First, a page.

Edward Frankland: Chemistry, Controversy And Conspiracy In Victorian England by Colin A. RussellEdward Frankland: Chemistry, Controversy And Conspiracy In Victorian England by Colin A. Russell

Edward Frankland: Chemistry, Controversy And Conspiracy In Victorian England

byColin A. Russell

Paperback

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This is the first scientific biography of Edward Frankland, probably the most eminent chemist of nineteenth century Britain. Frankland discovered the chemical bond and founded the science of organometallic chemistry. Recently, Professor Russell gained access to a vast collection of Frankland's private papers. This authoritative account discloses, among much else, a conspiracy of silence in the scientific community surrounding Frankland's origins as an illegitimate child. It will be of great interest to professional chemists, historians of science, and general readers concerned with the social fabric of Victorian England.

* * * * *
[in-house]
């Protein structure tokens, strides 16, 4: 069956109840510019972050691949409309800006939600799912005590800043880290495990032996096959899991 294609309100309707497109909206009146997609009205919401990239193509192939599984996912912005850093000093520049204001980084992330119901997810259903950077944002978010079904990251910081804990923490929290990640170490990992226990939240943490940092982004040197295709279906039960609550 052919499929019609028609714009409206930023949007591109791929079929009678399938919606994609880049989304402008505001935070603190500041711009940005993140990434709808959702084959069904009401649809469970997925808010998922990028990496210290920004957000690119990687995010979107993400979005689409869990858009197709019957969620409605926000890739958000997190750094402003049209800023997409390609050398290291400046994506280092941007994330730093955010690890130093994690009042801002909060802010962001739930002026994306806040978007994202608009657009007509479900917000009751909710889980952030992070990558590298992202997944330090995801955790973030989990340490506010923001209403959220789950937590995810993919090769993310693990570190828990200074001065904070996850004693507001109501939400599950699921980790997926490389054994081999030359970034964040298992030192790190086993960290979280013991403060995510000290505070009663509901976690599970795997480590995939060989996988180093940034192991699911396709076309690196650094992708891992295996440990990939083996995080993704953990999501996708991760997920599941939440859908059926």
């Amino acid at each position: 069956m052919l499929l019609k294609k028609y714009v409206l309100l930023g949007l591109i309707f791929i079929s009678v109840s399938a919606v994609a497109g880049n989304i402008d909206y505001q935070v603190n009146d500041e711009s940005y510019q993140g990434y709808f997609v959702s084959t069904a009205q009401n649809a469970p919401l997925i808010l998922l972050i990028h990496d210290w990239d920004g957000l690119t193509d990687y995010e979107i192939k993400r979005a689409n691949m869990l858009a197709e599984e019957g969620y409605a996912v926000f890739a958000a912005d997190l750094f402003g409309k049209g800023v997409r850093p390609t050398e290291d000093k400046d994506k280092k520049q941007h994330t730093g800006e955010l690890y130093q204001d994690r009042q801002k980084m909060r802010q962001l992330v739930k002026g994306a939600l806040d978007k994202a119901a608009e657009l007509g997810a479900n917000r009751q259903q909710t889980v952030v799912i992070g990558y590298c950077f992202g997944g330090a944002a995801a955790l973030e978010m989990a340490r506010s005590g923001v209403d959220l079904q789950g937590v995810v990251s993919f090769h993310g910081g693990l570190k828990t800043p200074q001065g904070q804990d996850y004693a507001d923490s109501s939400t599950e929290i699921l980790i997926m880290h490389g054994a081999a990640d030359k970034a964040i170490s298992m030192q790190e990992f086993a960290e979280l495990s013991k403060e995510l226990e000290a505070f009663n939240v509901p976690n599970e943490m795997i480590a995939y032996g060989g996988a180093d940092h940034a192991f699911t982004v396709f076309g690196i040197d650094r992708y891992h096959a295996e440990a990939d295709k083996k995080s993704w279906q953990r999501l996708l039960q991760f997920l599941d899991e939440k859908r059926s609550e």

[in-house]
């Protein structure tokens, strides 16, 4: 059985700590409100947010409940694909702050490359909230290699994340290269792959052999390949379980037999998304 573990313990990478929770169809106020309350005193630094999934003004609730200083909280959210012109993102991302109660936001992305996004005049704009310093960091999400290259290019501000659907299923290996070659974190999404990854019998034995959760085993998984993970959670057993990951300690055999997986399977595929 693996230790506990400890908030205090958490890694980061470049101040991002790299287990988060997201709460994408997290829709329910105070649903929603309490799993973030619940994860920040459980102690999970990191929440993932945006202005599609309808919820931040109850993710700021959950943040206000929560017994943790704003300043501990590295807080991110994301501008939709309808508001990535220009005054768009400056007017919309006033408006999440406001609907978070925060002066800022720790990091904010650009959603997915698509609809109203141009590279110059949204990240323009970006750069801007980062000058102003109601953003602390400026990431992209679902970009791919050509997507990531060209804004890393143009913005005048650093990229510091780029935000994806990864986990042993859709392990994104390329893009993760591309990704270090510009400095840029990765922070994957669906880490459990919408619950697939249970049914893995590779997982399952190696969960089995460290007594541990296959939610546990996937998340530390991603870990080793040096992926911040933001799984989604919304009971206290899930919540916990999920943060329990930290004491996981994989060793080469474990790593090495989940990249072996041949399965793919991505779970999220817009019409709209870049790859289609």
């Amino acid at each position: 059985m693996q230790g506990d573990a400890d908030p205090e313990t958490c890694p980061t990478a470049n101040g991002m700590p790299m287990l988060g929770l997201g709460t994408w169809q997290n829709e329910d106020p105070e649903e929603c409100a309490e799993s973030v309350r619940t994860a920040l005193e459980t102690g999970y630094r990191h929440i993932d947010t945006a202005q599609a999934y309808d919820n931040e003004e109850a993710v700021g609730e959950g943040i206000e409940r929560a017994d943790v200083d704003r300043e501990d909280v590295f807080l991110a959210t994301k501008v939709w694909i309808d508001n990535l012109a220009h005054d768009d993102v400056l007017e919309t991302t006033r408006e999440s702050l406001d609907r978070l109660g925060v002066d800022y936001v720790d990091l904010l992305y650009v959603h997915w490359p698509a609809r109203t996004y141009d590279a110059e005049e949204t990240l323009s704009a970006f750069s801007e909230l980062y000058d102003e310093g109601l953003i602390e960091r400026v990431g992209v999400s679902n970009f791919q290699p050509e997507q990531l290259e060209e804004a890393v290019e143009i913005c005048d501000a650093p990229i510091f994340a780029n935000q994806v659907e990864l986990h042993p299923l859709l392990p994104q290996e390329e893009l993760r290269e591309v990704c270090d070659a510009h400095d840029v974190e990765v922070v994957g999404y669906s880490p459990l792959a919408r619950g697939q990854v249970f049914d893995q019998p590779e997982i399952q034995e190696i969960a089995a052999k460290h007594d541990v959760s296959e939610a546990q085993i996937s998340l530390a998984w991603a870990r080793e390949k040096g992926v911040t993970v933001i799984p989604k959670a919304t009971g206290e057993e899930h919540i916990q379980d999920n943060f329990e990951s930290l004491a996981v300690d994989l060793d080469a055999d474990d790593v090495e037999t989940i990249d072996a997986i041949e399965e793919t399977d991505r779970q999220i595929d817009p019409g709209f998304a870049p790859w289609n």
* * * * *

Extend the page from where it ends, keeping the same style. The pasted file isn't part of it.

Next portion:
Title:Edward Frankland: Chemistry, Controversy And Conspiracy In Victorian EnglandFormat:PaperbackDimensions:556 pages, 9.72 × 6.85 × 1.14 inPublisher:Cambridge University PressLanguage:English

The following ISBNs are associated with this title:

ISBN - 10:0521545811

ISBN - 13:9780521545815

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Table of Contents

1. Lancastrian inheritance; 2. The road to discovery; 3. Queenwood; 4. New worlds in Germany; 5. Fundamental discoveries in chemistry; 6. Frankland and the development of valency; 7. Manchester: 'The educational and commercial utility of chemistry'; 8. Return to the metropolis; 9. Advances in organic chemistry; 10. The communication of chemistry; 11. The X-Club and beyond; 12. Family: years of crisis; 13. The analysis of water supply; 14. 'The wildest parts of nature'; 15. Power; 16. Retirement years; 17. The last journey.

Editorial Reviews

"Colin Russell's biography is significant.... Finally, on its considerable merits alone this is an important biography. It is comprehensive and well-written and reflects a lifetime's work on the life, science, and Victorian milieu of Edward Frankland." Christopher Ritter, Historical Studies in the Physical & Biological